Created in May, 2015, by Centers for Disease Control and Prevention (CDC), Epidemiologist, Caitlin M. Worrell, M.P.H., this image depicts a healthcare worker, Mr. Syeed Sultan Mahmood, as he gingerly dried the leg of a woman affected by lymphedema, which had been caused by her lymphatic filariasis (LF). This was done as part of a leg hygiene demonstration during a morbidity management, and disability prevention training session held at the Panchagarh Sadar District, Tetulia Health Center in northern Bangladesh. The trainees would go on to implement the techniques learned, in their respective health facilities, and relieve the suffering of lymphedema patients in their district. This was one of the entries in the 2015 CDC Connects, Public Health in Action Photo Contest.
Lymphatic filariasis (LF), more commonly known as elephantiasis, is a disfiguring parasitic disease. Globally, approximately 1.34 billion people are at risk for contracting LF and developing the disfiguring physical manifestations associated with this disease. Through mass drug administration the global community has made great progress towards eliminating LF as a public health problem, much work remains to reduce the suffering of people affected by LF. The CDC has partnered with Bangladesh’s Ministry of Health and Family Welfare to eliminate LF as a public health problem.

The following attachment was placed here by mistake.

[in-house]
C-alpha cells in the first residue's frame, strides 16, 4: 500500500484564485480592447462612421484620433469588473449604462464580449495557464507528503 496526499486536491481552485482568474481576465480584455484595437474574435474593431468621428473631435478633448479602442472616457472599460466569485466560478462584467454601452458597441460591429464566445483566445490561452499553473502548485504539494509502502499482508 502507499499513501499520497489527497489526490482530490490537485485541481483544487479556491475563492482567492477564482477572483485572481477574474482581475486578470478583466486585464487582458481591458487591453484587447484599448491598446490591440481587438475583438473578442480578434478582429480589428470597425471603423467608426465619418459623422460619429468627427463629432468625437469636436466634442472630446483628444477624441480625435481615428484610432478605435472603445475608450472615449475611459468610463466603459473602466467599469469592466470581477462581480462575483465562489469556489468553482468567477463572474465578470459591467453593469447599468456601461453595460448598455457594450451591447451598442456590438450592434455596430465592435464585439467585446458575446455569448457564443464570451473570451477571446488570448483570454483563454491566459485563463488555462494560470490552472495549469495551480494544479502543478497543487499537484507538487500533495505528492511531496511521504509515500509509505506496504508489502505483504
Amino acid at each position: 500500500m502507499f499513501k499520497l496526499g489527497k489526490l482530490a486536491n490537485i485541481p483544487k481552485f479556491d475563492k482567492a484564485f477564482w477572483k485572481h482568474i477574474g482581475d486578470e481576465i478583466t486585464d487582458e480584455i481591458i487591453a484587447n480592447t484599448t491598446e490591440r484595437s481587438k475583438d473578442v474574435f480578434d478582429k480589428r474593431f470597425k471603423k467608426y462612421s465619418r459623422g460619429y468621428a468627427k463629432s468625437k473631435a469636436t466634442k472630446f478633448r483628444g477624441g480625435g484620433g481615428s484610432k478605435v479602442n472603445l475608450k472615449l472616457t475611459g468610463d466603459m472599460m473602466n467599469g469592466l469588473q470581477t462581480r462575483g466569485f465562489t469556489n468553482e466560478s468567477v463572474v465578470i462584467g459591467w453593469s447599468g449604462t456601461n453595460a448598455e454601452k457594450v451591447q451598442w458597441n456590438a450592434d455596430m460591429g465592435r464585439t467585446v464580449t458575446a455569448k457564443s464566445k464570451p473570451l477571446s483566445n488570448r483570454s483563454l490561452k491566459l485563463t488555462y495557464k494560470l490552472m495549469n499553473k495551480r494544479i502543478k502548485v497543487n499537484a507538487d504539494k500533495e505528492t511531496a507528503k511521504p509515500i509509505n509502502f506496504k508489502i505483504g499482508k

For more on what the CDC is accomplishing in Bangladesh, see the link below